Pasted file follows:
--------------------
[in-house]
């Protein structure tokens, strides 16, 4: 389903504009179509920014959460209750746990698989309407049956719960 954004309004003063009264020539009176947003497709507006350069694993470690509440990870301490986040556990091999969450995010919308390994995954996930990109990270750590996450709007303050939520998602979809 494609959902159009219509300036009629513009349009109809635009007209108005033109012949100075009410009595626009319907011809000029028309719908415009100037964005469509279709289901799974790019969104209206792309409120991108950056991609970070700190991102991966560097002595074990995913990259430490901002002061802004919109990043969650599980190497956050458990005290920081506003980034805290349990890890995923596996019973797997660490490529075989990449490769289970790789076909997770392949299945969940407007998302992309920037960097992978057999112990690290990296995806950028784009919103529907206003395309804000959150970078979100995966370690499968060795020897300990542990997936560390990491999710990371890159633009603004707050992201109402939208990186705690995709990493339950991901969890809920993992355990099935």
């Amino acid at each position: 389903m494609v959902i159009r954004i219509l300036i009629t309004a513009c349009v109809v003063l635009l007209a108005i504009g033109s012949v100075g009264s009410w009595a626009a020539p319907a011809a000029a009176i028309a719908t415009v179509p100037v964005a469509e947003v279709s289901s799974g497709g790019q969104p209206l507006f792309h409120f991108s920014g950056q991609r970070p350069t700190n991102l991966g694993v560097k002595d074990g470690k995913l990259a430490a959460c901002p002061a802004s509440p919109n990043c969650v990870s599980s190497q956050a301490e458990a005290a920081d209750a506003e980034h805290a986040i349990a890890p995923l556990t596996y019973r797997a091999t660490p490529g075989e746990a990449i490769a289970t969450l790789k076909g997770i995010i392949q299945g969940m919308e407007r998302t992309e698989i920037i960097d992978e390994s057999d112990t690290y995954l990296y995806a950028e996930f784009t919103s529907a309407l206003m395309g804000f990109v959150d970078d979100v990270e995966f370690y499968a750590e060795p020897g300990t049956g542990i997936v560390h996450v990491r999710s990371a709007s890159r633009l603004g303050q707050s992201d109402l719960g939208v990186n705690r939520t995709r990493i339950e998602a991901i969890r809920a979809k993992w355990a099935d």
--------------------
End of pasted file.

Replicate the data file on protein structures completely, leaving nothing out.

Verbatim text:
[in-house]
């Protein structure tokens, strides 16, 4: 389903504009179509920014959460209750746990698989309407049956719960 954004309004003063009264020539009176947003497709507006350069694993470690509440990870301490986040556990091999969450995010919308390994995954996930990109990270750590996450709007303050939520998602979809 494609959902159009219509300036009629513009349009109809635009007209108005033109012949100075009410009595626009319907011809000029028309719908415009100037964005469509279709289901799974790019969104209206792309409120991108950056991609970070700190991102991966560097002595074990995913990259430490901002002061802004919109990043969650599980190497956050458990005290920081506003980034805290349990890890995923596996019973797997660490490529075989990449490769289970790789076909997770392949299945969940407007998302992309920037960097992978057999112990690290990296995806950028784009919103529907206003395309804000959150970078979100995966370690499968060795020897300990542990997936560390990491999710990371890159633009603004707050992201109402939208990186705690995709990493339950991901969890809920993992355990099935």
């Amino acid at each position: 389903m494609v959902i159009r954004i219509l300036i009629t309004a513009c349009v109809v003063l635009l007209a108005i504009g033109s012949v100075g009264s009410w009595a626009a020539p319907a011809a000029a009176i028309a719908t415009v179509p100037v964005a469509e947003v279709s289901s799974g497709g790019q969104p209206l507006f792309h409120f991108s920014g950056q991609r970070p350069t700190n991102l991966g694993v560097k002595d074990g470690k995913l990259a430490a959460c901002p002061a802004s509440p919109n990043c969650v990870s599980s190497q956050a301490e458990a005290a920081d209750a506003e980034h805290a986040i349990a890890p995923l556990t596996y019973r797997a091999t660490p490529g075989e746990a990449i490769a289970t969450l790789k076909g997770i995010i392949q299945g969940m919308e407007r998302t992309e698989i920037i960097d992978e390994s057999d112990t690290y995954l990296y995806a950028e996930f784009t919103s529907a309407l206003m395309g804000f990109v959150d970078d979100v990270e995966f370690y499968a750590e060795p020897g300990t049956g542990i997936v560390h996450v990491r999710s990371a709007s890159r633009l603004g303050q707050s992201d109402l719960g939208v990186n705690r939520t995709r990493i339950e998602a991901i969890r809920a979809k993992w355990a099935d």